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Why does my child not like having their feet off the ground? Can my child actually fear movement?

Nov 4, 2021 | Children

Dr Jean Ayres, founder of Sensory Integration Therapy coined the term Gravitational Insecurity (GI) in 1972. Gravitational Insecurity is an exaggerated emotional or fear response to movement experiences, and is considered a vestibular-based sensory integration deficit that is remediated through sensory integration therapy.

Some helpful tips:

• Provide your child with slow, linear movement whilst supporting their feet.

• Initially, it was believed that the exaggerated response when a child experiences input is understood to occur due to a difficulty modulating the sensations our body receives about gravity. However, there is ongoing debate in the literature whether GI is caused by dysfunction within the otoliths (canals within the inner ear that contain fluid).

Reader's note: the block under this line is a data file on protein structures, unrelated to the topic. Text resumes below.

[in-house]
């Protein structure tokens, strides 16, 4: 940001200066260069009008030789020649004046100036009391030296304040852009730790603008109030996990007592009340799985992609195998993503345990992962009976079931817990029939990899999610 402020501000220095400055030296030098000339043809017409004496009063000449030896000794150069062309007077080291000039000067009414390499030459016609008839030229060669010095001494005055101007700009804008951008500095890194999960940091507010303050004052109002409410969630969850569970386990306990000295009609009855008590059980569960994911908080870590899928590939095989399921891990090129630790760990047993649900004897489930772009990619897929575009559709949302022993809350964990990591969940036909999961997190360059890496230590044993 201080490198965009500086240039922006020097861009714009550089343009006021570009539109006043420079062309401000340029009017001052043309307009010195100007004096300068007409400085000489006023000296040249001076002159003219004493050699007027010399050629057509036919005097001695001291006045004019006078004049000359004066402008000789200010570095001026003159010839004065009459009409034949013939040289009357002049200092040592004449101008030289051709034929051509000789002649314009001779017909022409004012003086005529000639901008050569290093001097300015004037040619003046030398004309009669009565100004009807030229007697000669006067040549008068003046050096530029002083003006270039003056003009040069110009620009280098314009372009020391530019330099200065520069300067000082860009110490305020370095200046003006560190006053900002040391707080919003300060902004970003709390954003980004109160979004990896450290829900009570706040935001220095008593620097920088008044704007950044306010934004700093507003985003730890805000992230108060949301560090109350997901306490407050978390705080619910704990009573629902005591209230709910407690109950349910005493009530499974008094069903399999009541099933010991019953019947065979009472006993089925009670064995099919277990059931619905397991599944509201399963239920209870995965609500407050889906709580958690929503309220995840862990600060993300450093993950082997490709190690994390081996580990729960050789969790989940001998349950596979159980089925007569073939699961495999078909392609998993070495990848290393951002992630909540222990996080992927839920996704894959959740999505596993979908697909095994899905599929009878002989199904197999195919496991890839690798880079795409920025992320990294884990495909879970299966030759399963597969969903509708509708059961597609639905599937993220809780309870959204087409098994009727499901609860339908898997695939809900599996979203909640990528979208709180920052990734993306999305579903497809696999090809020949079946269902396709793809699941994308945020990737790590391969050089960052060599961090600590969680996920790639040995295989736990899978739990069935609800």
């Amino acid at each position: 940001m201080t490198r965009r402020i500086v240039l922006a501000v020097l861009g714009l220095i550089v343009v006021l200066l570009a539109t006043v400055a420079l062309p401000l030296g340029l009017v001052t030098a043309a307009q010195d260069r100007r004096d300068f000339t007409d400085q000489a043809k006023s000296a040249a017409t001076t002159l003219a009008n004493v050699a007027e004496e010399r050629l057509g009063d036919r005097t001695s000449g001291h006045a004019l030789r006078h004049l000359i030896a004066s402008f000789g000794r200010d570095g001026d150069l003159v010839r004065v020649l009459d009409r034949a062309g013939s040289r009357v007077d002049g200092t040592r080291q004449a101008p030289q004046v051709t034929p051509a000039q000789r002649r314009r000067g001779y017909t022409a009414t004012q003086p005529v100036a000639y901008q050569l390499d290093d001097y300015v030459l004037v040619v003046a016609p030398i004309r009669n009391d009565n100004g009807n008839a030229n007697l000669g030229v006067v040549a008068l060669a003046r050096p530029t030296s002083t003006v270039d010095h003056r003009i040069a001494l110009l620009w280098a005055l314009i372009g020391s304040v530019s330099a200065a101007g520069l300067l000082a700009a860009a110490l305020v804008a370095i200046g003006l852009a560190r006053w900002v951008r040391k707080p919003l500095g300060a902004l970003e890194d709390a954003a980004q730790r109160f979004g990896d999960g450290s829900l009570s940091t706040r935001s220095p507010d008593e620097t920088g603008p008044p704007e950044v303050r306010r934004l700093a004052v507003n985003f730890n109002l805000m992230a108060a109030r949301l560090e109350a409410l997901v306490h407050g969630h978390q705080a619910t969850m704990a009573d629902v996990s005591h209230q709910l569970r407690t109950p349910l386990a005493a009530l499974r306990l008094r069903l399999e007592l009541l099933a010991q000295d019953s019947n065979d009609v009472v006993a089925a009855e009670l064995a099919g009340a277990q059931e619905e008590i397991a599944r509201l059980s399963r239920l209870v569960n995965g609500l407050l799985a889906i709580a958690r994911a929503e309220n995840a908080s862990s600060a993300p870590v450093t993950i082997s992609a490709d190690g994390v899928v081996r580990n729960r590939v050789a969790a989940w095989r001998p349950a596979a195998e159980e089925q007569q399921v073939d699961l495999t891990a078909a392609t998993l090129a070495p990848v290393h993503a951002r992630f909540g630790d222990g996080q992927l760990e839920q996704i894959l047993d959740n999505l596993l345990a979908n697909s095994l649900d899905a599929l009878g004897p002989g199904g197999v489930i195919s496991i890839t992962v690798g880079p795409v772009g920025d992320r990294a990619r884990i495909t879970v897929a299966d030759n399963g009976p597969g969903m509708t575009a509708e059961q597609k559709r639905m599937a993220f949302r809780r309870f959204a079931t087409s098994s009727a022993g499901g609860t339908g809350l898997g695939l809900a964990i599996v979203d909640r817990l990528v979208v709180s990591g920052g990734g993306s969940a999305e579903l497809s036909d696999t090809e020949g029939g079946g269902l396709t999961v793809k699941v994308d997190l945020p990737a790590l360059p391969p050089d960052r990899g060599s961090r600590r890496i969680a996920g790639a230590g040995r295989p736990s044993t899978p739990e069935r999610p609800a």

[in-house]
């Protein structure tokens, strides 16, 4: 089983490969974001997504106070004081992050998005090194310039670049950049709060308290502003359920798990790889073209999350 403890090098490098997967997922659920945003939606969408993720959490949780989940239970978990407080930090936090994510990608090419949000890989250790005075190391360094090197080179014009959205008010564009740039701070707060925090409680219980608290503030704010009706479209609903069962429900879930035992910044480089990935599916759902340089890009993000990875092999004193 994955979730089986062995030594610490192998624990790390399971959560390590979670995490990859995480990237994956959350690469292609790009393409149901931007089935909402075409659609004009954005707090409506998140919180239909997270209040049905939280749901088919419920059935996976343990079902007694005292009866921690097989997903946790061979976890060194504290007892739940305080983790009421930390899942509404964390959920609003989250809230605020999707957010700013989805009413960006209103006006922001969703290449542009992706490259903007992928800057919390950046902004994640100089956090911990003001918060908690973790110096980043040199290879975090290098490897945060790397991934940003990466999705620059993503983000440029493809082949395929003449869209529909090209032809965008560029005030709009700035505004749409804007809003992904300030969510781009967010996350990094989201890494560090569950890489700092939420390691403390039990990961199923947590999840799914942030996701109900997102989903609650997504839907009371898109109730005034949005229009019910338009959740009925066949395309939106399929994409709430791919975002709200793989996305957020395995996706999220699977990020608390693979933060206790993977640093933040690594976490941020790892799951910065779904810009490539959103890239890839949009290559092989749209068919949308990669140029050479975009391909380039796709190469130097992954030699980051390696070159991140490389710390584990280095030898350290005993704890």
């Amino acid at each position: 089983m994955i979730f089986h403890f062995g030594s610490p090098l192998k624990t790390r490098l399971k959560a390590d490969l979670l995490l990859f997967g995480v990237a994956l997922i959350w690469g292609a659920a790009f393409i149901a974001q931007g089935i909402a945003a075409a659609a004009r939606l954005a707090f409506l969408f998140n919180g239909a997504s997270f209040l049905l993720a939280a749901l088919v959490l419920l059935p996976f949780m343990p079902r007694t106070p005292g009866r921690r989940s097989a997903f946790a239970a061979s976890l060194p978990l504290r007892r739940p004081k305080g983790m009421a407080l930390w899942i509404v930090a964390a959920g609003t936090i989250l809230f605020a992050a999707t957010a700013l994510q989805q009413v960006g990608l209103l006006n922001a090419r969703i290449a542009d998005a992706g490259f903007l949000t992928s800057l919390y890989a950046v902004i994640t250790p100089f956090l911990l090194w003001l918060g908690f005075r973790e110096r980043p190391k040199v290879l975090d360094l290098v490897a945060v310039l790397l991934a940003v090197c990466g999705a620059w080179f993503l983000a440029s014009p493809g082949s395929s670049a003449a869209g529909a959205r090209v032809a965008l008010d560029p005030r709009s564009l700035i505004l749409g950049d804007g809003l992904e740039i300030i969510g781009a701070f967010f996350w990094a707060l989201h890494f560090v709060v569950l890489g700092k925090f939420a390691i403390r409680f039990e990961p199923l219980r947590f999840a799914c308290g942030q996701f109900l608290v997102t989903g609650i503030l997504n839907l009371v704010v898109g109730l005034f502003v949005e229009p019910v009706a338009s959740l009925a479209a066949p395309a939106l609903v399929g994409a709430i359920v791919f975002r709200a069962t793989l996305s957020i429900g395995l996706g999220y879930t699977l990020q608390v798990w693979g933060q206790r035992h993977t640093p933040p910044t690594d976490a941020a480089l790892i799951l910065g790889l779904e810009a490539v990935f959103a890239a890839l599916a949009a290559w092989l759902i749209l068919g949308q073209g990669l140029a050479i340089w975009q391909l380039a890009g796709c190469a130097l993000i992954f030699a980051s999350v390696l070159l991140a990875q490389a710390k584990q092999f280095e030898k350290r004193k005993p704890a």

• The Astronaut Program has a range of home or clinic based vestibular activities that may also support the child to perceive vestibular input more effectively.

Children with Gravitational Insecurity often demonstrate exaggerated, fearful responses to movement of any kind. These children often are very cautious with their bodies, take little risks in play and prefer to be upright.

Using proprioceptive input (received through heavy work that requires use of our joints and muscles through activities such as pushing, pulling, and carrying) before, during and after challenging activities will support the child to feel more calm and less fearful. The proprioceptive receptors are contained in the skin, muscles, joints, and ligaments. They provide our body with additional information about what it is in space. For a child with difficulties interpreting sensations of gravity and movement the proprioceptive system can provide them with the additional cues they need.

Next time you’re at the park, on the playground at school or in a new environment watch the way your child moves and navigates this space. If your child seems fearful or avoidant, consider getting them assessed by an Occupational Therapist who has experience in Sensory Integration.

Author: Kim Elter – Occupational Therapist